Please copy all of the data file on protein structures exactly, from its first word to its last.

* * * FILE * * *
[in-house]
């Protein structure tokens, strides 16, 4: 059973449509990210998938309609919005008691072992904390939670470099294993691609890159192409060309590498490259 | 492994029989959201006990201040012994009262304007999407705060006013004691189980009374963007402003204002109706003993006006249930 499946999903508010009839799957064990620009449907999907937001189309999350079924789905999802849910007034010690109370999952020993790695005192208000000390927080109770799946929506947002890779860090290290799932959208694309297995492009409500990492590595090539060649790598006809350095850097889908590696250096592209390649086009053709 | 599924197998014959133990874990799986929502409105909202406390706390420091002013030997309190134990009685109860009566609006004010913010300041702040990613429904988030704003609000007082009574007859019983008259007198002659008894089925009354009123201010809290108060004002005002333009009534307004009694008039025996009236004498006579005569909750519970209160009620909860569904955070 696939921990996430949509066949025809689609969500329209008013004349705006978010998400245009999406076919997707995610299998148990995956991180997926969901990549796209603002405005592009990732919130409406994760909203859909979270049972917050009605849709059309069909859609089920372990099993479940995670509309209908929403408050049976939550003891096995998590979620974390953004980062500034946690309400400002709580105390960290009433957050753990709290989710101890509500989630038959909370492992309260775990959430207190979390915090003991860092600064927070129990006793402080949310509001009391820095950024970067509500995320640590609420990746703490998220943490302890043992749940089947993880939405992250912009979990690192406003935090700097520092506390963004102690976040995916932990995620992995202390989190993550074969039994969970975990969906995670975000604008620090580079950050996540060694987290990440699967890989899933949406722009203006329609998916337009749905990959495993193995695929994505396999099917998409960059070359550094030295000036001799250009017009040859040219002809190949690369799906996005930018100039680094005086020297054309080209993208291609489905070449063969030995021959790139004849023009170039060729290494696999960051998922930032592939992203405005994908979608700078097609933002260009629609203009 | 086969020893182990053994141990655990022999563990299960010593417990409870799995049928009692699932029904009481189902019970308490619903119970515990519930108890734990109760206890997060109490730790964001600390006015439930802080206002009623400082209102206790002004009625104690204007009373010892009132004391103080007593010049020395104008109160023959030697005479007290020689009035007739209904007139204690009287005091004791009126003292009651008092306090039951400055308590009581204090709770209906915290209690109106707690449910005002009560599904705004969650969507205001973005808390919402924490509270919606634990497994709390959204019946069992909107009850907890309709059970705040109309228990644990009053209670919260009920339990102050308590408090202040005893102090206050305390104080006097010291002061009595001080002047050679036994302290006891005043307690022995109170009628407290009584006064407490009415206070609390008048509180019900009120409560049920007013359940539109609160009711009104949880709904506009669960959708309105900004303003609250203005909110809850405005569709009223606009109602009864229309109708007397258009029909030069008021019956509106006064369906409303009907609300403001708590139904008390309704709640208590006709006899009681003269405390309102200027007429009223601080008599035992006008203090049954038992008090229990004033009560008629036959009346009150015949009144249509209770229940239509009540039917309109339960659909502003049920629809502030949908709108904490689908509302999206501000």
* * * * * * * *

[in-house]
């Protein structure tokens, strides 16, 4: 059973449509990210998938309609919005008691072992904390939670470099294993691609890159192409060309590498490259 | 492994029989959201006990201040012994009262304007999407705060006013004691189980009374963007402003204002109706003993006006249930 499946999903508010009839799957064990620009449907999907937001189309999350079924789905999802849910007034010690109370999952020993790695005192208000000390927080109770799946929506947002890779860090290290799932959208694309297995492009409500990492590595090539060649790598006809350095850097889908590696250096592209390649086009053709 | 599924197998014959133990874990799986929502409105909202406390706390420091002013030997309190134990009685109860009566609006004010913010300041702040990613429904988030704003609000007082009574007859019983008259007198002659008894089925009354009123201010809290108060004002005002333009009534307004009694008039025996009236004498006579005569909750519970209160009620909860569904955070 696939921990996430949509066949025809689609969500329209008013004349705006978010998400245009999406076919997707995610299998148990995956991180997926969901990549796209603002405005592009990732919130409406994760909203859909979270049972917050009605849709059309069909859609089920372990099993479940995670509309209908929403408050049976939550003891096995998590979620974390953004980062500034946690309400400002709580105390960290009433957050753990709290989710101890509500989630038959909370492992309260775990959430207190979390915090003991860092600064927070129990006793402080949310509001009391820095950024970067509500995320640590609420990746703490998220943490302890043992749940089947993880939405992250912009979990690192406003935090700097520092506390963004102690976040995916932990995620992995202390989190993550074969039994969970975990969906995670975000604008620090580079950050996540060694987290990440699967890989899933949406722009203006329609998916337009749905990959495993193995695929994505396999099917998409960059070359550094030295000036001799250009017009040859040219002809190949690369799906996005930018100039680094005086020297054309080209993208291609489905070449063969030995021959790139004849023009170039060729290494696999960051998922930032592939992203405005994908979608700078097609933002260009629609203009 | 086969020893182990053994141990655990022999563990299960010593417990409870799995049928009692699932029904009481189902019970308490619903119970515990519930108890734990109760206890997060109490730790964001600390006015439930802080206002009623400082209102206790002004009625104690204007009373010892009132004391103080007593010049020395104008109160023959030697005479007290020689009035007739209904007139204690009287005091004791009126003292009651008092306090039951400055308590009581204090709770209906915290209690109106707690449910005002009560599904705004969650969507205001973005808390919402924490509270919606634990497994709390959204019946069992909107009850907890309709059970705040109309228990644990009053209670919260009920339990102050308590408090202040005893102090206050305390104080006097010291002061009595001080002047050679036994302290006891005043307690022995109170009628407290009584006064407490009415206070609390008048509180019900009120409560049920007013359940539109609160009711009104949880709904506009669960959708309105900004303003609250203005909110809850405005569709009223606009109602009864229309109708007397258009029909030069008021019956509106006064369906409303009907609300403001708590139904008390309704709640208590006709006899009681003269405390309102200027007429009223601080008599035992006008203090049954038992008090229990004033009560008629036959009346009150015949009144249509209770229940239509009540039917309109339960659909502003049920629809502030949908709108904490689908509302999206501000």